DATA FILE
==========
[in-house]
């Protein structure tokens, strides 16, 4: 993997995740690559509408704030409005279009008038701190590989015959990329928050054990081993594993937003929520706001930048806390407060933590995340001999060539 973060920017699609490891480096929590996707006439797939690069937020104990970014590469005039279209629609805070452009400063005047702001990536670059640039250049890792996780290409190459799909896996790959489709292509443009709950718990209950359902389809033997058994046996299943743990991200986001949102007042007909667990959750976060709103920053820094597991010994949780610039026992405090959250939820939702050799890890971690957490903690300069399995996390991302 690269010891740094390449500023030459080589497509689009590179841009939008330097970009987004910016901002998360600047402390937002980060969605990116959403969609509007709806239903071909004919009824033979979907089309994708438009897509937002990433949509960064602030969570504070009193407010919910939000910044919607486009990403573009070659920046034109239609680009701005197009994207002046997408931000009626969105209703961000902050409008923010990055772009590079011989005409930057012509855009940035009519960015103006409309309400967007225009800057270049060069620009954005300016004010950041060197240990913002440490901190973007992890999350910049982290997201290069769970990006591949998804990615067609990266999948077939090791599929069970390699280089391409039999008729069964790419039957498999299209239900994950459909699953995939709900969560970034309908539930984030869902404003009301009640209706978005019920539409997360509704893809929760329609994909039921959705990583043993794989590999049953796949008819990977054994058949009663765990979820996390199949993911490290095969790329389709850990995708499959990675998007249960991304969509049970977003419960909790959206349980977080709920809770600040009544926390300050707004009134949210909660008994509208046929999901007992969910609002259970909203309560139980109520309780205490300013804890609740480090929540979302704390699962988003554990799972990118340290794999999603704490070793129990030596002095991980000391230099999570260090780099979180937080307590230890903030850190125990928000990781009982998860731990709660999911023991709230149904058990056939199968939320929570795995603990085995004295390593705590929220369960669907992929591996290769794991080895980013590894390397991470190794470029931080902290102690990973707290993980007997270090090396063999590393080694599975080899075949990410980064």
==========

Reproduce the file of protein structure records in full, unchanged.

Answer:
[in-house]
């Protein structure tokens, strides 16, 4: 993997995740690559509408704030409005279009008038701190590989015959990329928050054990081993594993937003929520706001930048806390407060933590995340001999060539 973060920017699609490891480096929590996707006439797939690069937020104990970014590469005039279209629609805070452009400063005047702001990536670059640039250049890792996780290409190459799909896996790959489709292509443009709950718990209950359902389809033997058994046996299943743990991200986001949102007042007909667990959750976060709103920053820094597991010994949780610039026992405090959250939820939702050799890890971690957490903690300069399995996390991302 690269010891740094390449500023030459080589497509689009590179841009939008330097970009987004910016901002998360600047402390937002980060969605990116959403969609509007709806239903071909004919009824033979979907089309994708438009897509937002990433949509960064602030969570504070009193407010919910939000910044919607486009990403573009070659920046034109239609680009701005197009994207002046997408931000009626969105209703961000902050409008923010990055772009590079011989005409930057012509855009940035009519960015103006409309309400967007225009800057270049060069620009954005300016004010950041060197240990913002440490901190973007992890999350910049982290997201290069769970990006591949998804990615067609990266999948077939090791599929069970390699280089391409039999008729069964790419039957498999299209239900994950459909699953995939709900969560970034309908539930984030869902404003009301009640209706978005019920539409997360509704893809929760329609994909039921959705990583043993794989590999049953796949008819990977054994058949009663765990979820996390199949993911490290095969790329389709850990995708499959990675998007249960991304969509049970977003419960909790959206349980977080709920809770600040009544926390300050707004009134949210909660008994509208046929999901007992969910609002259970909203309560139980109520309780205490300013804890609740480090929540979302704390699962988003554990799972990118340290794999999603704490070793129990030596002095991980000391230099999570260090780099979180937080307590230890903030850190125990928000990781009982998860731990709660999911023991709230149904058990056939199968939320929570795995603990085995004295390593705590929220369960669907992929591996290769794991080895980013590894390397991470190794470029931080902290102690990973707290993980007997270090090396063999590393080694599975080899075949990410980064």